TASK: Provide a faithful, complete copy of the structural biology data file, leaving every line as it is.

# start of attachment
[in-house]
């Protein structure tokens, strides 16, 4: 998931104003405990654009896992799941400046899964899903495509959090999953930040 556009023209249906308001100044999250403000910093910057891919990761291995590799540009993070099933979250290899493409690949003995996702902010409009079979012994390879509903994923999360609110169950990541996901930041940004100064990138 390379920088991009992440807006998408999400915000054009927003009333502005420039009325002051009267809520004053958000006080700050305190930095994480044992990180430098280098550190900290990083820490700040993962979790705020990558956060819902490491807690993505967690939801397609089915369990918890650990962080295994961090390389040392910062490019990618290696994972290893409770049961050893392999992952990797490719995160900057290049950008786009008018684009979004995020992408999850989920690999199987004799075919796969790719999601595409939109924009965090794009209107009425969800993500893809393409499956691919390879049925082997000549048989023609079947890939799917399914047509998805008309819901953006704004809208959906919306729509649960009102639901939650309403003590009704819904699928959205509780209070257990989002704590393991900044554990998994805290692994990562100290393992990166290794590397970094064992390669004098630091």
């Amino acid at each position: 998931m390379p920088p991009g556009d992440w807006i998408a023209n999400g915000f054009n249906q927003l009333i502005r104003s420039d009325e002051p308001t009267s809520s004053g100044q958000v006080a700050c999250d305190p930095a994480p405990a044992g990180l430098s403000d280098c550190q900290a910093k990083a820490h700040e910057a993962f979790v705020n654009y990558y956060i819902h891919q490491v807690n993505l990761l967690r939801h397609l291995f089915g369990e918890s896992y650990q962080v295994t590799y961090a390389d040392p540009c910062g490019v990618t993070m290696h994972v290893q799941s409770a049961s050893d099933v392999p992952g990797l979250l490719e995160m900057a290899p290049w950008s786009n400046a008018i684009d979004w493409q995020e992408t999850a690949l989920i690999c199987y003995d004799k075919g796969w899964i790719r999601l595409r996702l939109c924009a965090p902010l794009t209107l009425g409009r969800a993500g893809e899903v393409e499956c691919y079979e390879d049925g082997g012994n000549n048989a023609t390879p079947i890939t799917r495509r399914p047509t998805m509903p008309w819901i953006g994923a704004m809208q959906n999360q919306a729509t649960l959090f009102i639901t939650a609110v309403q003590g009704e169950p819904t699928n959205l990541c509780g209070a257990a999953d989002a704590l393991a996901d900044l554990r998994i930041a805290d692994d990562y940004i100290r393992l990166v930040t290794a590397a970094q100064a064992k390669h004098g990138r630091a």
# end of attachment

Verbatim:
[in-house]
């Protein structure tokens, strides 16, 4: 998931104003405990654009896992799941400046899964899903495509959090999953930040 556009023209249906308001100044999250403000910093910057891919990761291995590799540009993070099933979250290899493409690949003995996702902010409009079979012994390879509903994923999360609110169950990541996901930041940004100064990138 390379920088991009992440807006998408999400915000054009927003009333502005420039009325002051009267809520004053958000006080700050305190930095994480044992990180430098280098550190900290990083820490700040993962979790705020990558956060819902490491807690993505967690939801397609089915369990918890650990962080295994961090390389040392910062490019990618290696994972290893409770049961050893392999992952990797490719995160900057290049950008786009008018684009979004995020992408999850989920690999199987004799075919796969790719999601595409939109924009965090794009209107009425969800993500893809393409499956691919390879049925082997000549048989023609079947890939799917399914047509998805008309819901953006704004809208959906919306729509649960009102639901939650309403003590009704819904699928959205509780209070257990989002704590393991900044554990998994805290692994990562100290393992990166290794590397970094064992390669004098630091």
């Amino acid at each position: 998931m390379p920088p991009g556009d992440w807006i998408a023209n999400g915000f054009n249906q927003l009333i502005r104003s420039d009325e002051p308001t009267s809520s004053g100044q958000v006080a700050c999250d305190p930095a994480p405990a044992g990180l430098s403000d280098c550190q900290a910093k990083a820490h700040e910057a993962f979790v705020n654009y990558y956060i819902h891919q490491v807690n993505l990761l967690r939801h397609l291995f089915g369990e918890s896992y650990q962080v295994t590799y961090a390389d040392p540009c910062g490019v990618t993070m290696h994972v290893q799941s409770a049961s050893d099933v392999p992952g990797l979250l490719e995160m900057a290899p290049w950008s786009n400046a008018i684009d979004w493409q995020e992408t999850a690949l989920i690999c199987y003995d004799k075919g796969w899964i790719r999601l595409r996702l939109c924009a965090p902010l794009t209107l009425g409009r969800a993500g893809e899903v393409e499956c691919y079979e390879d049925g082997g012994n000549n048989a023609t390879p079947i890939t799917r495509r399914p047509t998805m509903p008309w819901i953006g994923a704004m809208q959906n999360q919306a729509t649960l959090f009102i639901t939650a609110v309403q003590g009704e169950p819904t699928n959205l990541c509780g209070a257990a999953d989002a704590l393991a996901d900044l554990r998994i930041a805290d692994d990562y940004i100290r393992l990166v930040t290794a590397a970094q100064a064992k390669h004098g990138r630091a």